Manufacturing in China and Japan returned to growth in June after months of decline but an unexpectedly sharp fall in French business activity dragged on the wider euro zone, surveys showed on Monday.
Beijing’s targeted stimulus measures and Japan’s improving labor market supported domestic demand in Asia’s dominant economies but the gap between the common currency area’s big two remains wide.
Germany and France went their separate ways again, with German business activity expanding robustly, albeit at a slower pace than last month, while France’s private sector shrank at the fastest rate in four months.
“The recovery has not gained as much traction as people had hoped. We’ve been highlighting the divergence between France and Germany for some time – it’s not just in the PMIs. It’s definitely a concern,” said Jessica Hinds at Capital Economics.
Markit’s Composite Purchasing Managers’ Index (PMI), based on surveys of thousands of companies across the 18 countries that use the euro and seen as a good indicator of growth, fell to 52.8 from May’s 53.5. That was well below the consensus for 53.5 in a Reuters survey, matching the lowest forecast polled.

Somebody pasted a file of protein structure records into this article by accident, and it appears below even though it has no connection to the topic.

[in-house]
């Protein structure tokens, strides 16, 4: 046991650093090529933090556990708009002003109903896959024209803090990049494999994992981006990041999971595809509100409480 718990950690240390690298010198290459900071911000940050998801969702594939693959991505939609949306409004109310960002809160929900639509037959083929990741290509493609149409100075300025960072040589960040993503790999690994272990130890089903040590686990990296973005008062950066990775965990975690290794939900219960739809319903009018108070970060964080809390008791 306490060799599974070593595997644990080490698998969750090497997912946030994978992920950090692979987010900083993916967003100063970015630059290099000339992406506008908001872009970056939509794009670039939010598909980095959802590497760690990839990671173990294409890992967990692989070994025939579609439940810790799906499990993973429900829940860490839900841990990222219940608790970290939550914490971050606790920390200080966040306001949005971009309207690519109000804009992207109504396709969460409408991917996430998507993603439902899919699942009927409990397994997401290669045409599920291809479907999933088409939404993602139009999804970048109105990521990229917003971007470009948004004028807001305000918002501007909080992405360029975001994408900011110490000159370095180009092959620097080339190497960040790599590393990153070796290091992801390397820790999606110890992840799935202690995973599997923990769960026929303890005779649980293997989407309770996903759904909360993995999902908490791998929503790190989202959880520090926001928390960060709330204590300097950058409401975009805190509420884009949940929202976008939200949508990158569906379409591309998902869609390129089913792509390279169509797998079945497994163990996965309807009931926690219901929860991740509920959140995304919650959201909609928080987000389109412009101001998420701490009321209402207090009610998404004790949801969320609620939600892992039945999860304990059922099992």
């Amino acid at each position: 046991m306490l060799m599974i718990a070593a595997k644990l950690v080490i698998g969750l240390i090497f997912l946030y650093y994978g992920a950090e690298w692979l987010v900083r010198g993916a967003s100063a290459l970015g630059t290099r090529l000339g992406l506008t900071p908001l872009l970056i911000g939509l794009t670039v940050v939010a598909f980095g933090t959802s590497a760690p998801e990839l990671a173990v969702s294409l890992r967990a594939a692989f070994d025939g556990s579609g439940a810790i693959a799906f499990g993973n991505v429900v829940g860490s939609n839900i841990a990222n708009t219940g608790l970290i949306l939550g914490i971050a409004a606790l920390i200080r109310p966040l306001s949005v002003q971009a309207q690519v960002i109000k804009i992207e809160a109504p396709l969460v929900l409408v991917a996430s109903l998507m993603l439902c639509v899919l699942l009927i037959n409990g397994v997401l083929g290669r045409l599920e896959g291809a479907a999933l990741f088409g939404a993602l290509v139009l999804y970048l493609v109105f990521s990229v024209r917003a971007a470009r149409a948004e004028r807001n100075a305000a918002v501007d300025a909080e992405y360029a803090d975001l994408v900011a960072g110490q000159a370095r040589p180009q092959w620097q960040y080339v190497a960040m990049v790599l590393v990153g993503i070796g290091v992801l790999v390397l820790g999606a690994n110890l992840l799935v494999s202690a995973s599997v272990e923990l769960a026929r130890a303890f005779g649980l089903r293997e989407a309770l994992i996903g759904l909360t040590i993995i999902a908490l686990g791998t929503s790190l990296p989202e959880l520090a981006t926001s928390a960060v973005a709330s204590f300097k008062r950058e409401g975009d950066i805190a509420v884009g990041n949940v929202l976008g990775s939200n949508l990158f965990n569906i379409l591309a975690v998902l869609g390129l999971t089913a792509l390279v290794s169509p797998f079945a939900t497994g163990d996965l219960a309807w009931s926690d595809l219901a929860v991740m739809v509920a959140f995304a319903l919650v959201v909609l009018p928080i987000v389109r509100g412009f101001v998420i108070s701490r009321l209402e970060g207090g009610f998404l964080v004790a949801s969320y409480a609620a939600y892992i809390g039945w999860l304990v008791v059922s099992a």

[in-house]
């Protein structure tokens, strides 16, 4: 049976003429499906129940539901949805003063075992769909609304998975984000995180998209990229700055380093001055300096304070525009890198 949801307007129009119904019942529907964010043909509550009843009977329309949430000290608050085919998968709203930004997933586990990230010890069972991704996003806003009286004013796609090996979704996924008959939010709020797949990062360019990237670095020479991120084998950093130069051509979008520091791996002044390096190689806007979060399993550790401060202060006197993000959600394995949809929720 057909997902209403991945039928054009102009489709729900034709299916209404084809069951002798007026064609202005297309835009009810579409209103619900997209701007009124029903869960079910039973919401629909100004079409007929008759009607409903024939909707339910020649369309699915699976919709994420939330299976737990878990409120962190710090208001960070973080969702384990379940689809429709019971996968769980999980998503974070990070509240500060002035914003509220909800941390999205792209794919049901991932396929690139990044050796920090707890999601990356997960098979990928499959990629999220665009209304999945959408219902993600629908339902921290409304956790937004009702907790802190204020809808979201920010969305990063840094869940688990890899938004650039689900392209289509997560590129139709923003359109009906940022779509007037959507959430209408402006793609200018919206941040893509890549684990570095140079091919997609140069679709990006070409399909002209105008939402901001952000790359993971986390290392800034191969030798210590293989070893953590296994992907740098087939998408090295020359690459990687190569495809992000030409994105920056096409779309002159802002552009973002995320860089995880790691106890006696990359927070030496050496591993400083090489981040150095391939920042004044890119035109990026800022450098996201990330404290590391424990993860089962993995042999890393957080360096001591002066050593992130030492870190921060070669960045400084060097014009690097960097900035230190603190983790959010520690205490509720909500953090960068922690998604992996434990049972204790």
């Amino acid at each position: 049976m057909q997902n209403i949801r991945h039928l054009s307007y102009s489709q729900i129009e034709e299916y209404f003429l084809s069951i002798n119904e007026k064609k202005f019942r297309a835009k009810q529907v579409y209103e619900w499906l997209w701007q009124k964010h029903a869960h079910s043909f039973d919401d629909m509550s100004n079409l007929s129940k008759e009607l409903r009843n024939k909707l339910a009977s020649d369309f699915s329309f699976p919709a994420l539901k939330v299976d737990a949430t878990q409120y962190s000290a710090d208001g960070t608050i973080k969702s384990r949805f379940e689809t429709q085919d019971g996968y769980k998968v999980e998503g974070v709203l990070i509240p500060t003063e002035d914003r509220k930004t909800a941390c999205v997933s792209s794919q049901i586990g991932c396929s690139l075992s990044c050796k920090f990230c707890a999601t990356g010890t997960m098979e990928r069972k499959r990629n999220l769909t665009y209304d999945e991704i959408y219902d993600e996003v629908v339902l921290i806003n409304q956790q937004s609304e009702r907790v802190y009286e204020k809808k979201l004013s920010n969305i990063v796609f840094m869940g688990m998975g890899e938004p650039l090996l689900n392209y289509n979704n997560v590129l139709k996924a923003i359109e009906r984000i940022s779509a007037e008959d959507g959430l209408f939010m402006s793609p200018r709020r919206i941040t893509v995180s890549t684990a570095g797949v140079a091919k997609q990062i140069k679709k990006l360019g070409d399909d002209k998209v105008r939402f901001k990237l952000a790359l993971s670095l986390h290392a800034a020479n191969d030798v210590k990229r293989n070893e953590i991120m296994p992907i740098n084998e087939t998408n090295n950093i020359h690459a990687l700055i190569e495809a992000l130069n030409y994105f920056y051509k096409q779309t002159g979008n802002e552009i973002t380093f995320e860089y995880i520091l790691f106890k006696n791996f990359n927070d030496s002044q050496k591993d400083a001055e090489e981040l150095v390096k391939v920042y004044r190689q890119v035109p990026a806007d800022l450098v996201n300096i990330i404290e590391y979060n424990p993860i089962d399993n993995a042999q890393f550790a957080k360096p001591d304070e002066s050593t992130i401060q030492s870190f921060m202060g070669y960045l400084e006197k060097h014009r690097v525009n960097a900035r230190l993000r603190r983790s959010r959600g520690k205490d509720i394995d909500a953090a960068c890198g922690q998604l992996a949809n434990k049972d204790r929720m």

Readings above 50 indicate expansion. Markit said that with a robust recovery taking place in some euro zone periphery countries, the data still point to second-quarter economic growth of 0.4 percent.
Germany, Europe’s largest economy, was again the driving force although its composite PMI eased to 54.2 from 55.6.
But the French index slumped to 48.0 from 49.3, its lowest reading since February.
“DÃ©jÃ vu with the French numbers: worse than expected. Our own and the Banque de France’s forecast of GDP expanding by 0.2 percent in Q2 looks optimistic now,” said Holger Sandte at Nordea.
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